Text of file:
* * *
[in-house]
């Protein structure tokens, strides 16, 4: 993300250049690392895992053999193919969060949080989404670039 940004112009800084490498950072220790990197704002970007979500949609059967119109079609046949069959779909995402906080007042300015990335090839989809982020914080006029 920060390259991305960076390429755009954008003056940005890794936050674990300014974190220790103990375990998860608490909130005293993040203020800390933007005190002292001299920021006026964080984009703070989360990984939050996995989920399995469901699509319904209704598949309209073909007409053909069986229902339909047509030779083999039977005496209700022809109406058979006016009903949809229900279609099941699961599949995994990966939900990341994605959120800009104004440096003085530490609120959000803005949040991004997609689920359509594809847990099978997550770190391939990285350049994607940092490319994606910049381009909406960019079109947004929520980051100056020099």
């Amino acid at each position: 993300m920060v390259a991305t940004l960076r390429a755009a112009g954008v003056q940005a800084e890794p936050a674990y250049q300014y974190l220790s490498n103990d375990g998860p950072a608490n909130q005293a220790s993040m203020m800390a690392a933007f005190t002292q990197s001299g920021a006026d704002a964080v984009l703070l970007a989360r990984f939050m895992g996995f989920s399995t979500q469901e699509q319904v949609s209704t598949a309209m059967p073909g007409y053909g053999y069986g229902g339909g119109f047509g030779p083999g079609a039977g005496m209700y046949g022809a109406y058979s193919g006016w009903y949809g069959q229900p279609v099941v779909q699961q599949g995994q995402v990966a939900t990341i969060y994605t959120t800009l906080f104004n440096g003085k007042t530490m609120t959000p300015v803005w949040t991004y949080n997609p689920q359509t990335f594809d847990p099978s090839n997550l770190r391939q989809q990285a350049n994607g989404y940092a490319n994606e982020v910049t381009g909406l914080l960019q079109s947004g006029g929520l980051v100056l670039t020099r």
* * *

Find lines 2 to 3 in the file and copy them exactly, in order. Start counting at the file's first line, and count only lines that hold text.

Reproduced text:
């Protein structure tokens, strides 16, 4: 993300250049690392895992053999193919969060949080989404670039 940004112009800084490498950072220790990197704002970007979500949609059967119109079609046949069959779909995402906080007042300015990335090839989809982020914080006029 920060390259991305960076390429755009954008003056940005890794936050674990300014974190220790103990375990998860608490909130005293993040203020800390933007005190002292001299920021006026964080984009703070989360990984939050996995989920399995469901699509319904209704598949309209073909007409053909069986229902339909047509030779083999039977005496209700022809109406058979006016009903949809229900279609099941699961599949995994990966939900990341994605959120800009104004440096003085530490609120959000803005949040991004997609689920359509594809847990099978997550770190391939990285350049994607940092490319994606910049381009909406960019079109947004929520980051100056020099």
């Amino acid at each position: 993300m920060v390259a991305t940004l960076r390429a755009a112009g954008v003056q940005a800084e890794p936050a674990y250049q300014y974190l220790s490498n103990d375990g998860p950072a608490n909130q005293a220790s993040m203020m800390a690392a933007f005190t002292q990197s001299g920021a006026d704002a964080v984009l703070l970007a989360r990984f939050m895992g996995f989920s399995t979500q469901e699509q319904v949609s209704t598949a309209m059967p073909g007409y053909g053999y069986g229902g339909g119109f047509g030779p083999g079609a039977g005496m209700y046949g022809a109406y058979s193919g006016w009903y949809g069959q229900p279609v099941v779909q699961q599949g995994q995402v990966a939900t990341i969060y994605t959120t800009l906080f104004n440096g003085k007042t530490m609120t959000p300015v803005w949040t991004y949080n997609p689920q359509t990335f594809d847990p099978s090839n997550l770190r391939q989809q990285a350049n994607g989404y940092a490319n994606e982020v910049t381009g909406l914080l960019q079109s947004g006029g929520l980051v100056l670039t020099r």